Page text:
Drew Smyly’s start last Wednesday eventually turned disastrous, but even before it did, it got me thinking. There was a point in that game where Smyly had a 3-1 lead and had retired six straight batters. In fact, at that point, Smyly had failed to retire just one batter all game (and that batter, of course, hit a home run). But then, on a dime, the game turned. With two outs and none on, Smyly issued a four-pitch walk to Xander Bogaerts. (The first pitch of that sequence probably should have been called a strike, but Smyly missed badly with his 3-0 fastball.) He got ahead of Rafael Devers 0-2, but then hung a curveball dead center, and Devers hit it out to dead center at 107 mph. That got me wondering: how long is Drew Smyly’s leash?
Before the season started, I outlined some questions that, when answered, would (I figured, anyway) govern how well Smyly would perform in 2021, and ultimately determine whether his one-year, $11 million deal was a successful one. Paraphrasing, these questions were:
- Can Smyly stay healthy?
- Was 2020 a new talent level, or was it a small-sample thing that just made it appear that he had unlocked a new talent level?
- Did his curveball find a new gear in 2020, or was it just the sort of thing that happens all the time across 26 innings, but we don’t notice because we don’t break things into 26-inning chunks?
- Can he get anything else out of his four-seam fastball?
Honestly, the answers to none of these questions have been favorable. When it comes to Smyly’s 2021 so far, even the answers to other questions beyond the ones above haven’t been favorable.
Can Drew Smyly stay healthy? Well, kinda. He’s had a stint on the Injured List already, though in all honesty, that was more of a blessing in disguise, given his performance. In any case, it doesn’t appear that he’s chronically hurt — he’s just been ineffective.
Was 2020 a new talent level, or a favorable blip? In short: you are going to have a real hard time convincing me of the former. 2021 Smyly is dramatically worse than 2020 Smyly in basically every way.
With respect to Smyly’s curveball, we’ve essentially seen the regression in full. I noted before the season:
There’s also that whole pesky regression-to-the-mean thing, as it applies to basically everything. Of the 17 pitches with whiff rates of 50 percent or higher (minimum 50 PAs) from 2019 that also appeared in 2020, only six had whiff rate increases the following season, and the average whiff rate change was a decrease of 5.6 percent. More of these pitches had double-digit whiff rate decreases than increased in any way... If you look at it in terms of xwOBA, pitches in the 95th percentile of eliciting the best (worst for hitters) outcomes in 2019 had xwOBAs ranging from .121 to .205. The average xwOBA-against for these 56 pitches was .185. In 2020, these same 56 pitches allowed a .234 xwOBA — more than twice as many got worse xwOBA-wise than got better, with an average change of .049. If that happens to Smyly’s curveball in 2020, it’ll go from devastating to a league-average breaker, still effective and part of a decent hurler’s arsenal, but not much more.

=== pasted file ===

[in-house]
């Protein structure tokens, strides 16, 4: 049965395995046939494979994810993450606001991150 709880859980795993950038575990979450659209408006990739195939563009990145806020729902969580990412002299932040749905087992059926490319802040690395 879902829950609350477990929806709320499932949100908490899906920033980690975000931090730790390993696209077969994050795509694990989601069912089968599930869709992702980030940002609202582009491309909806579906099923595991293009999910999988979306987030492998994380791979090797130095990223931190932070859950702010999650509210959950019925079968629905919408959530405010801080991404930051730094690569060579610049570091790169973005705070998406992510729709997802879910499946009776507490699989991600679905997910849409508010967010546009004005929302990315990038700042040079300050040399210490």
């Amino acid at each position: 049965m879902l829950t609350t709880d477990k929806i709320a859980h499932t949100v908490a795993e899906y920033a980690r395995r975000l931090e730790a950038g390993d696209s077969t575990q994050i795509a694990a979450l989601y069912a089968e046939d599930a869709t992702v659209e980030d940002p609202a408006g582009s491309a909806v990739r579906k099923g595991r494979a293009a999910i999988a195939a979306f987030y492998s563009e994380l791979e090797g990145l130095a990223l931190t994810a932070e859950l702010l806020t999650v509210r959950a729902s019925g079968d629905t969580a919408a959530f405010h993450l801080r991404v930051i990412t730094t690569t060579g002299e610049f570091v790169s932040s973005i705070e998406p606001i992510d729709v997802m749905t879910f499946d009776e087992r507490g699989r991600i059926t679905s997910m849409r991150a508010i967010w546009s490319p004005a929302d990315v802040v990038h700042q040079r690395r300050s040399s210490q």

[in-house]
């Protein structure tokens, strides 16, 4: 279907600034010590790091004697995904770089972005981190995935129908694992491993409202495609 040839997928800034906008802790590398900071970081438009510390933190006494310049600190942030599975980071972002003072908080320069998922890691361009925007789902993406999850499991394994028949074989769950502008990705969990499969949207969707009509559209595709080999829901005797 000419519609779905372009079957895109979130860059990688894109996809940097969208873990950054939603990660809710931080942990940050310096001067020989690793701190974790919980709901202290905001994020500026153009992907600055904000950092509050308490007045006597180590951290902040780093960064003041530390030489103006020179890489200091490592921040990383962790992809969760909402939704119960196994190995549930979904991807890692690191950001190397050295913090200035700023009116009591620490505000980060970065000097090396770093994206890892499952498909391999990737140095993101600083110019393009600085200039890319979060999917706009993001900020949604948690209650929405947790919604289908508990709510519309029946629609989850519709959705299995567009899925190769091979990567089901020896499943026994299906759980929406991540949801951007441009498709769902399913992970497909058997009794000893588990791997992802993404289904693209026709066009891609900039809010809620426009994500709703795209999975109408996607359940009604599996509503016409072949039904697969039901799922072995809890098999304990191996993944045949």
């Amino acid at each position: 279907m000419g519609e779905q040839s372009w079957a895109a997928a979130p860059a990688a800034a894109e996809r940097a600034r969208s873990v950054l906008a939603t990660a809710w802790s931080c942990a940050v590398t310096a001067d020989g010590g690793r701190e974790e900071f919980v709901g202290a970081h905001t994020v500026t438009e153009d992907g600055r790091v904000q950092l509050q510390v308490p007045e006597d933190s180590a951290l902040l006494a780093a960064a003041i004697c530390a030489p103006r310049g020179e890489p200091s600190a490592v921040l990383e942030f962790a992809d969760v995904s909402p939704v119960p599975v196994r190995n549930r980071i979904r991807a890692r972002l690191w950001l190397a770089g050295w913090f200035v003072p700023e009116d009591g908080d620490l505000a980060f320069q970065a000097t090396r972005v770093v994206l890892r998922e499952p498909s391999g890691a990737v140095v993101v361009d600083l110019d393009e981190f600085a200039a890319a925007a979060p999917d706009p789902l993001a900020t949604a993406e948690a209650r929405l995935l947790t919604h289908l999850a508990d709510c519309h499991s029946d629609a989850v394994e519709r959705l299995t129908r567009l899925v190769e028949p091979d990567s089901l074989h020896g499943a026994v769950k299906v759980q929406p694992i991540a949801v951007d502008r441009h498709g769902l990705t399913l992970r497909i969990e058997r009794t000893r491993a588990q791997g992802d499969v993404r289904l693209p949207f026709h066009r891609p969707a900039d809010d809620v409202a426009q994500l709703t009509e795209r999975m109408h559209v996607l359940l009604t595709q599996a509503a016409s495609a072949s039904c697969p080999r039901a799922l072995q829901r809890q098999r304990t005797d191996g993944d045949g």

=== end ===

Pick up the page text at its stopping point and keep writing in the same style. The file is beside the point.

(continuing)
The whiff rate on Smyly’s curveball has fallen 4.8 percent. The put-away rate (outs recorded on two-strike pitches thrown) has fallen 11 percent. The xwOBA against increased from .210 to .286 — an increase of .076. In 2021 so far, league-average xwOBA on curveballs is .262 while the whiff rate is 34 percent; Smyly’s at .286 and 45 percent. Smyly’s curveball is now an effective, average-y pitch; it is no longer devastating.
Smyly has not gotten anything more out of his fastball; he’s gotten less out of it. His velocity boost from 2020 is gone; he’s throwing harder than 2019 and earlier, but has lock more than a tick from 2020. The spin rate is down, the whiff rate is down 10 percent, the put-away rate has been halved. The motion and pitch shape is fundamentally unchanged but for the velocity drop. Given that in 2020, Smyly had great “rise” on his fastball with weak results, it’s not surprising that after losing a tick, he still has good “rise” but with even weaker results.
Beyond this, Smyly’s problems have extended beyond these considerations, like the sad enigma that is his cutter. In 2020, he threw it 18 percent of the time — it didn’t get particularly great outputs (.338 xwOBA-against) but it had good whiff and put-away rates, and worked decently enough as a third pitch. It disappeared nearly entirely from his arsenal to begin 2021, as he threw it less than five percent of the time in his first few starts. (At the time, I thought there was a classification error happening.) Over his next two starts, he threw the cutter much more, between 10 and 20 percent of the time, and it got crushed — Smyly gave up three homers in each of those outings, and in each game, one of those homers came off a cutter. Since then, he’s gone back to using it very sparingly. He didn’t get a single whiff on the cutter until May 14, his sixth start of the season. The current xwOBA-against of his cutter is an unthinkable .679; that’s almost as bad as if every single cutter he threw resulted in a walk. There are only five pitches in baseball that have been thrown as “often” as Smyly’s cutter with a more dreadful xwOBA-against.